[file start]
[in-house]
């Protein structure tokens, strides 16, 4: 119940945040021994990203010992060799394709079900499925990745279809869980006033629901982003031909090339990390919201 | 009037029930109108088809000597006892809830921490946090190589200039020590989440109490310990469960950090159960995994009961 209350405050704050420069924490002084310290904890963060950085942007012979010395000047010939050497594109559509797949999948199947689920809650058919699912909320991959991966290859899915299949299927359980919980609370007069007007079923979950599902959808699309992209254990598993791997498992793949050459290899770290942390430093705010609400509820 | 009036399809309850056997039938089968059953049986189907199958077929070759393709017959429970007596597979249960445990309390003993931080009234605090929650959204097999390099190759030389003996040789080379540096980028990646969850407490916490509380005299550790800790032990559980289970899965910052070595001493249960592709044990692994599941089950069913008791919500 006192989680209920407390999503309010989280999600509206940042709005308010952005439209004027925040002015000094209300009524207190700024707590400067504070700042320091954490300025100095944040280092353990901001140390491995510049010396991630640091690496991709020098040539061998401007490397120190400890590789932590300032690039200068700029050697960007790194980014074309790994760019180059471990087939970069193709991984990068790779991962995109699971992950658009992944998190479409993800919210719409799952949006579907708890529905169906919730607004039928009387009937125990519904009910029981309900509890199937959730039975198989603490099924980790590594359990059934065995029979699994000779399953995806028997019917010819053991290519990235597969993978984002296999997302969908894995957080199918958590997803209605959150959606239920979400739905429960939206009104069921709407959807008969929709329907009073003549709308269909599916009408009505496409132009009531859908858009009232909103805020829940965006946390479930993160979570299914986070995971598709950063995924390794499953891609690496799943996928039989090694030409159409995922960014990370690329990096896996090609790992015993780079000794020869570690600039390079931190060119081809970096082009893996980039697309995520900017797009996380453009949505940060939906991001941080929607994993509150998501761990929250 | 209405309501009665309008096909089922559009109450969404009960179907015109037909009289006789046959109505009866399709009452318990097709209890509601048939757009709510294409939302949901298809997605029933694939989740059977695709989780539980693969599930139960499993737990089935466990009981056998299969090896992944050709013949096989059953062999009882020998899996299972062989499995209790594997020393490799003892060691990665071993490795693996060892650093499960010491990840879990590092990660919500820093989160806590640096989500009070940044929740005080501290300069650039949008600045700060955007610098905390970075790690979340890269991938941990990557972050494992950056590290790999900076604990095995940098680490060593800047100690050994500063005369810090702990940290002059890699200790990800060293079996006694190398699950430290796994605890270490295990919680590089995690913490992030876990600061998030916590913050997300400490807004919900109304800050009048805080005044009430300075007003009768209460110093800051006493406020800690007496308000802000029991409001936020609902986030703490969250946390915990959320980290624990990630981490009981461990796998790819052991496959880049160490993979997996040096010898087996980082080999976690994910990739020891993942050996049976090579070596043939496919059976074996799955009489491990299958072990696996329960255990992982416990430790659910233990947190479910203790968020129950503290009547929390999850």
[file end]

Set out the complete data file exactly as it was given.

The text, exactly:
[in-house]
């Protein structure tokens, strides 16, 4: 119940945040021994990203010992060799394709079900499925990745279809869980006033629901982003031909090339990390919201 | 009037029930109108088809000597006892809830921490946090190589200039020590989440109490310990469960950090159960995994009961 209350405050704050420069924490002084310290904890963060950085942007012979010395000047010939050497594109559509797949999948199947689920809650058919699912909320991959991966290859899915299949299927359980919980609370007069007007079923979950599902959808699309992209254990598993791997498992793949050459290899770290942390430093705010609400509820 | 009036399809309850056997039938089968059953049986189907199958077929070759393709017959429970007596597979249960445990309390003993931080009234605090929650959204097999390099190759030389003996040789080379540096980028990646969850407490916490509380005299550790800790032990559980289970899965910052070595001493249960592709044990692994599941089950069913008791919500 006192989680209920407390999503309010989280999600509206940042709005308010952005439209004027925040002015000094209300009524207190700024707590400067504070700042320091954490300025100095944040280092353990901001140390491995510049010396991630640091690496991709020098040539061998401007490397120190400890590789932590300032690039200068700029050697960007790194980014074309790994760019180059471990087939970069193709991984990068790779991962995109699971992950658009992944998190479409993800919210719409799952949006579907708890529905169906919730607004039928009387009937125990519904009910029981309900509890199937959730039975198989603490099924980790590594359990059934065995029979699994000779399953995806028997019917010819053991290519990235597969993978984002296999997302969908894995957080199918958590997803209605959150959606239920979400739905429960939206009104069921709407959807008969929709329907009073003549709308269909599916009408009505496409132009009531859908858009009232909103805020829940965006946390479930993160979570299914986070995971598709950063995924390794499953891609690496799943996928039989090694030409159409995922960014990370690329990096896996090609790992015993780079000794020869570690600039390079931190060119081809970096082009893996980039697309995520900017797009996380453009949505940060939906991001941080929607994993509150998501761990929250 | 209405309501009665309008096909089922559009109450969404009960179907015109037909009289006789046959109505009866399709009452318990097709209890509601048939757009709510294409939302949901298809997605029933694939989740059977695709989780539980693969599930139960499993737990089935466990009981056998299969090896992944050709013949096989059953062999009882020998899996299972062989499995209790594997020393490799003892060691990665071993490795693996060892650093499960010491990840879990590092990660919500820093989160806590640096989500009070940044929740005080501290300069650039949008600045700060955007610098905390970075790690979340890269991938941990990557972050494992950056590290790999900076604990095995940098680490060593800047100690050994500063005369810090702990940290002059890699200790990800060293079996006694190398699950430290796994605890270490295990919680590089995690913490992030876990600061998030916590913050997300400490807004919900109304800050009048805080005044009430300075007003009768209460110093800051006493406020800690007496308000802000029991409001936020609902986030703490969250946390915990959320980290624990990630981490009981461990796998790819052991496959880049160490993979997996040096010898087996980082080999976690994910990739020891993942050996049976090579070596043939496919059976074996799955009489491990299958072990696996329960255990992982416990430790659910233990947190479910203790968020129950503290009547929390999850």